Image source: Google, copyright-free image under Creative Commons License

In the second study, the researchers created fake Facebook profiles and varied the profiles, in terms of uploading dyadic relfies or dyadic relationship statuses. They also included status updates for each profile that had varying levels of relationship disclosure. For example: “Pining away for Jordan … I just love you so much I can’t stand it!” (high relationship disclosure, which involves sharing personal details about one’s relationships); “I love my girlfriend” (low relationship disclosure) and “phoneless for a bit, email me” (no relationship disclosure). Again, the study proved that there was a positive correlation between relationship disclosure and the perception of relationship quality.

Suggested read: How to make your online dating profile stand out – the scientific way!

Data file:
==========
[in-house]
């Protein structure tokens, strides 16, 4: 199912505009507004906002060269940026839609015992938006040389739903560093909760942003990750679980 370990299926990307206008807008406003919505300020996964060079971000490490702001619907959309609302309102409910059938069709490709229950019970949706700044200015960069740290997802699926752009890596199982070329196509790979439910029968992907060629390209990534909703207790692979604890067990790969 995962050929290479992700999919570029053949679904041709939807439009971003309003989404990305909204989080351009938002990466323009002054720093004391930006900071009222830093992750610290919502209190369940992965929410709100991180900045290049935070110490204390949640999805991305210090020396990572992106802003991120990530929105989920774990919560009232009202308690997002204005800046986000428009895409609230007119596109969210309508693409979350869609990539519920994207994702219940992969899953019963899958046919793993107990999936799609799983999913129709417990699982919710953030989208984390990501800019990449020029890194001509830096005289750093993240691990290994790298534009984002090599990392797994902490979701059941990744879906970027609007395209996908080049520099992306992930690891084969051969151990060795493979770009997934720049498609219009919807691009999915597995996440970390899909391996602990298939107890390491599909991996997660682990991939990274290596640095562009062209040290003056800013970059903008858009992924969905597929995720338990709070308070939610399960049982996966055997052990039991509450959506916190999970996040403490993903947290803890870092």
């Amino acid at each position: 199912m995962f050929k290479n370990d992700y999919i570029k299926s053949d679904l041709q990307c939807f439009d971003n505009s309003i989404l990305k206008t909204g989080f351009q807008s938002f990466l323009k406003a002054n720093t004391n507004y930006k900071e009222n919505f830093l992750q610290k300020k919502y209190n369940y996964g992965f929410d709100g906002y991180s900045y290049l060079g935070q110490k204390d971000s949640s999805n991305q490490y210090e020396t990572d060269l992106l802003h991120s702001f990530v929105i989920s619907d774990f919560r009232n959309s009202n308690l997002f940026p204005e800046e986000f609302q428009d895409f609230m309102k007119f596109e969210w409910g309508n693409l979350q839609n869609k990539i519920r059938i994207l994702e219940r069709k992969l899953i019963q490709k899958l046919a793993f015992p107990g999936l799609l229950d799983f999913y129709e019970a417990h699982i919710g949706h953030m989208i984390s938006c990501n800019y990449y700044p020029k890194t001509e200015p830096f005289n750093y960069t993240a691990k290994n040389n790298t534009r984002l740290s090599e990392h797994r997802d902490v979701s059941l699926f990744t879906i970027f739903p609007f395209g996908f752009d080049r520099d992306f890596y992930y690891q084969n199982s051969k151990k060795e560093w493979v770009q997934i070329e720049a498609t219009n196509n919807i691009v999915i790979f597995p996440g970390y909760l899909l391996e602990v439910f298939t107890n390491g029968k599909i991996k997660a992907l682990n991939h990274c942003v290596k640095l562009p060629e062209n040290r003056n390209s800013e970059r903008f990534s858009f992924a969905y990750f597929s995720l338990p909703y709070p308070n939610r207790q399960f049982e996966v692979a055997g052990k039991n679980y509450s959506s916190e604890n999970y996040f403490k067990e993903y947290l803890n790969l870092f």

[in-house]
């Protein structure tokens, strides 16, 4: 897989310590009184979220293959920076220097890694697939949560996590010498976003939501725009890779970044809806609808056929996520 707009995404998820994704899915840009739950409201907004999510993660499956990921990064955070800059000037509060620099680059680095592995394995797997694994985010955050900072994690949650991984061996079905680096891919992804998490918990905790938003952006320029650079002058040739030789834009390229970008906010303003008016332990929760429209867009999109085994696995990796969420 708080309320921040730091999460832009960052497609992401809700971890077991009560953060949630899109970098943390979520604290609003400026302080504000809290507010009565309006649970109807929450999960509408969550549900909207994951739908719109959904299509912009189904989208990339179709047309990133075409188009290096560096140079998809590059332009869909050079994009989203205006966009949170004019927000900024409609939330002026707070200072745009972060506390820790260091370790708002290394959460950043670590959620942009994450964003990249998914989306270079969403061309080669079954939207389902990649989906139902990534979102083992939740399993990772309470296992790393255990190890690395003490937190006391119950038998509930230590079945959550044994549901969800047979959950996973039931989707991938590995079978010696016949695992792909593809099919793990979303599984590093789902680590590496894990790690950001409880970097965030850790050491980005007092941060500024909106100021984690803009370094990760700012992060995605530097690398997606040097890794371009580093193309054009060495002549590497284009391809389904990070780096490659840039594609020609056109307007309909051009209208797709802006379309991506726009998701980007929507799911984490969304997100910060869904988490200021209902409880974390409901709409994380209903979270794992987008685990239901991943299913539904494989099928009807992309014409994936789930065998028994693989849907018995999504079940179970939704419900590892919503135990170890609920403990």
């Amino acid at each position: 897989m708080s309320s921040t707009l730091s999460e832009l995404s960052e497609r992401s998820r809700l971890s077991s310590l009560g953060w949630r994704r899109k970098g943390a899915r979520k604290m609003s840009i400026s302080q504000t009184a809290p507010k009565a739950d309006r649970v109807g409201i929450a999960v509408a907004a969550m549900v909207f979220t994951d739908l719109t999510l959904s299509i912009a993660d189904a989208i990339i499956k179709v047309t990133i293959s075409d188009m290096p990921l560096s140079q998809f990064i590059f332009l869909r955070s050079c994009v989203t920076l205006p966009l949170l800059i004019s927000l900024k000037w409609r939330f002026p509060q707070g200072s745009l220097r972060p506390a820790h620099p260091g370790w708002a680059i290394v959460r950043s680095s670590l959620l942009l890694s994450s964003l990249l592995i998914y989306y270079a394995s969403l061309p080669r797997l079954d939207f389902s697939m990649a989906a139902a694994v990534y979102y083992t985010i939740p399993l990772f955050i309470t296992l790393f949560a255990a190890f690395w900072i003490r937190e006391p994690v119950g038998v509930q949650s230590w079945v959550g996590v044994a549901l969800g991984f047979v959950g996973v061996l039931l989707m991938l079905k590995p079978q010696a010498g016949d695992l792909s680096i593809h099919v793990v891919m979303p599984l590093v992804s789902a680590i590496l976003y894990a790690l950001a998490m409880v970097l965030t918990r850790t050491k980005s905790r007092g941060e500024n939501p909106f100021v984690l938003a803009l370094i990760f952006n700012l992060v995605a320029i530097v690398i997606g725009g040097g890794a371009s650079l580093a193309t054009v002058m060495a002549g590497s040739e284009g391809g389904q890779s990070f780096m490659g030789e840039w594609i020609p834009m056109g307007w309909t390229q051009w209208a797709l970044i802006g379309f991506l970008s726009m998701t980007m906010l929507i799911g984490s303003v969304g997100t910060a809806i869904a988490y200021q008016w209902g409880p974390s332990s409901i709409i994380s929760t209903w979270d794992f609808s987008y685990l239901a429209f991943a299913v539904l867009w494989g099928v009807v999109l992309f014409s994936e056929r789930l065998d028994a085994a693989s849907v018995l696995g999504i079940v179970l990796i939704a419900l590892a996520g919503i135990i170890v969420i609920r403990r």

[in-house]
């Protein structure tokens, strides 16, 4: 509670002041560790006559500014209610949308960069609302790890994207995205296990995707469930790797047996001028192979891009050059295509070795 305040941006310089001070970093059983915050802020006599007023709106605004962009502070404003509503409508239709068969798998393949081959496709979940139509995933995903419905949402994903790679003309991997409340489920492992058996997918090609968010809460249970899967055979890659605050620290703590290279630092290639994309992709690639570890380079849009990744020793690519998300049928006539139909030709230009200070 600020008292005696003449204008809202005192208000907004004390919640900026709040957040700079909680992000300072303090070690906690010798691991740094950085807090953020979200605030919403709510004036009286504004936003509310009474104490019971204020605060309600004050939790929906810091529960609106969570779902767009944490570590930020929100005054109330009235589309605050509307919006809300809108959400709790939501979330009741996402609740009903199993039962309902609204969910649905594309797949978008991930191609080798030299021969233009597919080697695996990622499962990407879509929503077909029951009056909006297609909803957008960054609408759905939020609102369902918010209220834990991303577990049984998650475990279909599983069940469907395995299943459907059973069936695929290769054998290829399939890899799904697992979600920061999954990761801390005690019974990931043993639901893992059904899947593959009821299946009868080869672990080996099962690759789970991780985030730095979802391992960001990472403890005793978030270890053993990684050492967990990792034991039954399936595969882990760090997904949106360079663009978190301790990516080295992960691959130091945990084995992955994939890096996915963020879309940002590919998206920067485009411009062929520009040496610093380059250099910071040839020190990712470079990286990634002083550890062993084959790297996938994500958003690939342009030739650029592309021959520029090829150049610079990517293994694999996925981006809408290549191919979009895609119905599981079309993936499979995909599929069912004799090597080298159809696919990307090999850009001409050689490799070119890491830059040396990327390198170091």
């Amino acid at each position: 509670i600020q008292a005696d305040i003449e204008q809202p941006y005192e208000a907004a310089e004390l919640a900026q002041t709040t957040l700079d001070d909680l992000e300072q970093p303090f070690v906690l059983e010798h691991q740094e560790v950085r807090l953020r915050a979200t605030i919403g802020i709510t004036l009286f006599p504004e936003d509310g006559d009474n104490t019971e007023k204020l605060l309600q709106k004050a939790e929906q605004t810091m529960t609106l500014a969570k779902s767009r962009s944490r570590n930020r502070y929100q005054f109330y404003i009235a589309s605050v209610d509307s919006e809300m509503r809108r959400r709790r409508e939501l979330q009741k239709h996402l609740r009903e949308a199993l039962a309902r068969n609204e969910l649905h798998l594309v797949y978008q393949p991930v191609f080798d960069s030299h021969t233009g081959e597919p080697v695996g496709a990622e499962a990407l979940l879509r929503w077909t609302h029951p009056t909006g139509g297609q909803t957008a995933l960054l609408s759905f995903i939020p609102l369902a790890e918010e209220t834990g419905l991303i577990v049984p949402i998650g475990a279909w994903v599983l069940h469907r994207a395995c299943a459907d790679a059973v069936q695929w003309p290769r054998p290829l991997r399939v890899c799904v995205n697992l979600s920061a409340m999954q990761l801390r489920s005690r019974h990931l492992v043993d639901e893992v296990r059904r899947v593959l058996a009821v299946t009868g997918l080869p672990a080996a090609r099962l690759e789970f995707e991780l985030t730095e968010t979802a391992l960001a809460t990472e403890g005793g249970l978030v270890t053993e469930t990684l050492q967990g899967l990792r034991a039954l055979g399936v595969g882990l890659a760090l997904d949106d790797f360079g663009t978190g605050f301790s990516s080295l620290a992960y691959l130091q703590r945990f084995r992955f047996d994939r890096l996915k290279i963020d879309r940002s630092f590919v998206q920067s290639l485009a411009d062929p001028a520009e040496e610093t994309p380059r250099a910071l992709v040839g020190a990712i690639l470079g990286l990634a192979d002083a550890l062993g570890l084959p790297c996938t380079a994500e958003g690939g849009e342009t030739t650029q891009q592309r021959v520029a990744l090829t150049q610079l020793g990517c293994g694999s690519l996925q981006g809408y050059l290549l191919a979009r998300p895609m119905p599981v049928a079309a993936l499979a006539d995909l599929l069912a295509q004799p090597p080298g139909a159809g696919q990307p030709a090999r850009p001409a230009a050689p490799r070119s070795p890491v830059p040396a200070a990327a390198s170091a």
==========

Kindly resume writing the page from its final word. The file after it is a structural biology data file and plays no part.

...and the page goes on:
However, it was also found that the perceptions of higher relationship satisfaction and commitment, so associated with dyadic pictures and statuses and higher levels of relationship disclosure, were also directly proportionate to the ‘dislikeability’ factor. The more a couple goes lovey-dovey on their social media profiles, the higher the viewers’ perceptions about their relationship quality and the lesser the couple’s likeability. Thus, the take home message that the study established is, “others will assume you are in a good relationship if you post relfies, change your status to ‘in a relationship with…,’ and talk about your relationship on Facebook. In addition, people viewing your profile are pretty accurate in their ratings of your relationship. If you are in a strong relationship, viewers can pick that up from your Facebook profile. However, there is some danger in getting too schmoopie about your relationship on Facebook; although your friends will think your relationship is going well, they will like you less.”